And now for something completely different. No, not John Cleese doing a silly walk, but rather the release of the next in the long list of games brought to us by Ratalaika Games, developed by a Scottish studio that goes by the name of Lowtek Games Studio. And, just for a change, there is not just one game to take a look at in Parasite Pack, but two.
What I shall do, for the purposes of this review, is look at each game separately in order to bring you a flavour of each, and then draw it together with an overview of the pack at the end. So, lets go and be a parasite, shall we?
First out of the gate when you fire up Parasite Pack is Flea. Now, short of the old flea circuses that used to kick about when I was a kid (yes, I’m really old), I’m struggling to think of another game where a flea is the hero, as Henry is in this game. Now, old Henry isn’t just your regular bog standard flea, he is a hyperactive flea, which means he can never stop jumping. Normally this would be annoying but not life threatening, except that Henry has been charged with collecting blood for some “refu-fleas”, and the dogs that he has to harvest it from are full of thumb tacks, for some reason. There is no mention in the game about how the dogs lie down, for instance, but Henry has to deal with the world as he finds it. So, constant jumping plus flea killing spikes equals old skool platformer, where you can’t stop jumping.
The challenge with Flea is in trying to ensure Henry can fit through the gaps in the scenery, all while avoiding the other critters that have made the dogs their homes. Luckily, Henry is a manoeuvrable little fellow, and at any time in his jump he can be steered left and right in order to avoid danger. Whether that means you start moving as soon as he leaves the floor to get maximum horizontal distance, or whether you need to gently nudge him past spikes as he begins his descent, the reflexes you need will leave you sweating.
There are eighty levels of madness to explore in Flea, and there are also a number of bosses to take down, so this won’t be a quick completion, despite it being a Ratalaika title. Personally I am in favour of having to work for my achievements, so that’s actually a plus in my book.
The second game in Parasite Pack is called Tapeworm Disco Puzzle, and features, as its hero, not just any old tapeworm but a nightclub-owning tapeworm wearing headphones. Now, this begs a number of questions, such as why is he wearing headphones when tapeworms have no ears, and where exactly is this nightclub, given that tapeworms live in the digestive systems of other mammals?
But leaving these frankly disturbing questions aside, it’s probably best to look at what our tapeworm needs to do and as you’d expect with a nightclub to run, our hero is only interested in collecting musical notes and cassettes (it’s obviously an old skool nightclub), in addition to helping out various fleas that he finds on his travels. Although, again, fleas are an external parasite and so the two should never meet…
Anyway, what this translates into is a game where we have to guide our tapeworm through various obstacles to collect his notes, yet when that body is of a finite length, planning is required. Luckily, cassettes that you pick up increase the length of your body, so you can stretch a bit further.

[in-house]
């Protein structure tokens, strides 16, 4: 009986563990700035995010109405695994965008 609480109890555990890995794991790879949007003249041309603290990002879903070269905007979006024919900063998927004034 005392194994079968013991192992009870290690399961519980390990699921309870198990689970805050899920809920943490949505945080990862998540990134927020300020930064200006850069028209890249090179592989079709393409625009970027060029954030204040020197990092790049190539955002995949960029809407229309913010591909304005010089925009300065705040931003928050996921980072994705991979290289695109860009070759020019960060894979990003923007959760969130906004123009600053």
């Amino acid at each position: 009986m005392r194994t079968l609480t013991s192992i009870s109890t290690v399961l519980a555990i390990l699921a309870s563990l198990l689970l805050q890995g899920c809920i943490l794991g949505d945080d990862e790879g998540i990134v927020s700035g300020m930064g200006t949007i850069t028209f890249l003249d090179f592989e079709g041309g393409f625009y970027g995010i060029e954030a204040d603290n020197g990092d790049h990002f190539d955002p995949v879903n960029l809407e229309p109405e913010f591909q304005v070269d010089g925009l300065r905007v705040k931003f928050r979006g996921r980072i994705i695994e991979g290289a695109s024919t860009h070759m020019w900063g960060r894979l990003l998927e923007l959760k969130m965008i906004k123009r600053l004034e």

Each screen, of which there are many, sees you start at one of a number of points at the bottom of the screen, before stretching your way upwards and grabbing your notes. Quite often you will have to backtrack in order to reach other notes, and with the appearance of various other objectives, like helping a flea singer reach a nightclub, and the need to navigate buttons and wormholes, it all gets pretty complex pretty quickly.
A change happens every twenty levels though, leaving you to defeat a boss stage. It’s here where Tapeworm Disco Puzzle forces you to play a version of the classic Snake, steering your worm through spikes and narrow corners, helping free fellow worms from whatever it was we were freeing them from (it’s not really clear, sadly). Add in a co-op mode for two players and there is a lot of content to go at here.
Now, the things that both Flea and Tapeworm Disco Puzzle have in common is the presentation, which is almost delightfully 8-bit in implementation. The screen is displayed in a 4:3 format, with colourful graphics around the sides, and it all looks like something you’d have played on your NES many years ago. The difficulty is also the same as it was back in the day; a one hit and you’re out approach ensures that both games require some planning.
Those vibes roll into the audio too and whilst it is okay, there is not a huge amount going on apart from a distressing “squelch” noise when you die. It fits the overall aesthetic though, so no real complaints here.
The only slight downside to Parasite Pack is something that is found in many Ratalaika Games titles – once you have beaten it, you are unlikely to return to try again. This is very much a “one playthrough and done” experience, even if the number of levels will mean that one playthrough will take a while.
And really, that’s about all I can say about this Parasite Pack: if you fancy a retro puzzle experience, with two distinct flavours, then Parasite Pack will be right up your alley. It certainly appears to come from an era where gameplay is more important than graphics, and I for one am heartily behind that sentiment.
Parasite Pack is available at the Xbox Store
- Lots of content across both games
- Retro style works really well
- Later puzzles will test you
- Zero replayability
- Won’t appeal to everyone
- Massive thanks for the free copy of the game go to - Ratalaika Games
- Formats - Xbox Series X|S, Xbox One, PS4, PS5, Switch
- Version reviewed - Xbox Series X
- Release date - 1 July 2022
- Launch price from - £5.99